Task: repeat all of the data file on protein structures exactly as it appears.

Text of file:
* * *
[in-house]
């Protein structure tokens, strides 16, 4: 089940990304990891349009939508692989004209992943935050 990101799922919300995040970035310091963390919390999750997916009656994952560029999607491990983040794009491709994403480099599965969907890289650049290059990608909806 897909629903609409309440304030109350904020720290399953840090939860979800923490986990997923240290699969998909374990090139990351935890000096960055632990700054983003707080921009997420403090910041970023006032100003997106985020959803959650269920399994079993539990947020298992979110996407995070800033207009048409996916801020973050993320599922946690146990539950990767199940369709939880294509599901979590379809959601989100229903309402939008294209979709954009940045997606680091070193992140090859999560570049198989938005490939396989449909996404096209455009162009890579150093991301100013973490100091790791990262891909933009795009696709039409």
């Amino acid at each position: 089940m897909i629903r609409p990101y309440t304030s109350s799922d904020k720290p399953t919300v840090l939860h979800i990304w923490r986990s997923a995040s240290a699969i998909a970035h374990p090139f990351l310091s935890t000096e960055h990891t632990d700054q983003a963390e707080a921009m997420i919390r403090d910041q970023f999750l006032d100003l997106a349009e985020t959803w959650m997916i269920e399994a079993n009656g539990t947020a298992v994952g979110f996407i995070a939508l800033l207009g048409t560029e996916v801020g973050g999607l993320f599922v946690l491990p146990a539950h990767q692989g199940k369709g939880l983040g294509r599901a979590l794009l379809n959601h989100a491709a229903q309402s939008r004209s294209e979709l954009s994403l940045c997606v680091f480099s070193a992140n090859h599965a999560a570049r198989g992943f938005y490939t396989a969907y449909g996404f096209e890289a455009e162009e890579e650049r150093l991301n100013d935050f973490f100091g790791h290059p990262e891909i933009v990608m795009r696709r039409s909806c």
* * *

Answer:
[in-house]
């Protein structure tokens, strides 16, 4: 089940990304990891349009939508692989004209992943935050 990101799922919300995040970035310091963390919390999750997916009656994952560029999607491990983040794009491709994403480099599965969907890289650049290059990608909806 897909629903609409309440304030109350904020720290399953840090939860979800923490986990997923240290699969998909374990090139990351935890000096960055632990700054983003707080921009997420403090910041970023006032100003997106985020959803959650269920399994079993539990947020298992979110996407995070800033207009048409996916801020973050993320599922946690146990539950990767199940369709939880294509599901979590379809959601989100229903309402939008294209979709954009940045997606680091070193992140090859999560570049198989938005490939396989449909996404096209455009162009890579150093991301100013973490100091790791990262891909933009795009696709039409």
């Amino acid at each position: 089940m897909i629903r609409p990101y309440t304030s109350s799922d904020k720290p399953t919300v840090l939860h979800i990304w923490r986990s997923a995040s240290a699969i998909a970035h374990p090139f990351l310091s935890t000096e960055h990891t632990d700054q983003a963390e707080a921009m997420i919390r403090d910041q970023f999750l006032d100003l997106a349009e985020t959803w959650m997916i269920e399994a079993n009656g539990t947020a298992v994952g979110f996407i995070a939508l800033l207009g048409t560029e996916v801020g973050g999607l993320f599922v946690l491990p146990a539950h990767q692989g199940k369709g939880l983040g294509r599901a979590l794009l379809n959601h989100a491709a229903q309402s939008r004209s294209e979709l954009s994403l940045c997606v680091f480099s070193a992140n090859h599965a999560a570049r198989g992943f938005y490939t396989a969907y449909g996404f096209e890289a455009e162009e890579e650049r150093l991301n100013d935050f973490f100091g790791h290059p990262e891909i933009v990608m795009r696709r039409s909806c």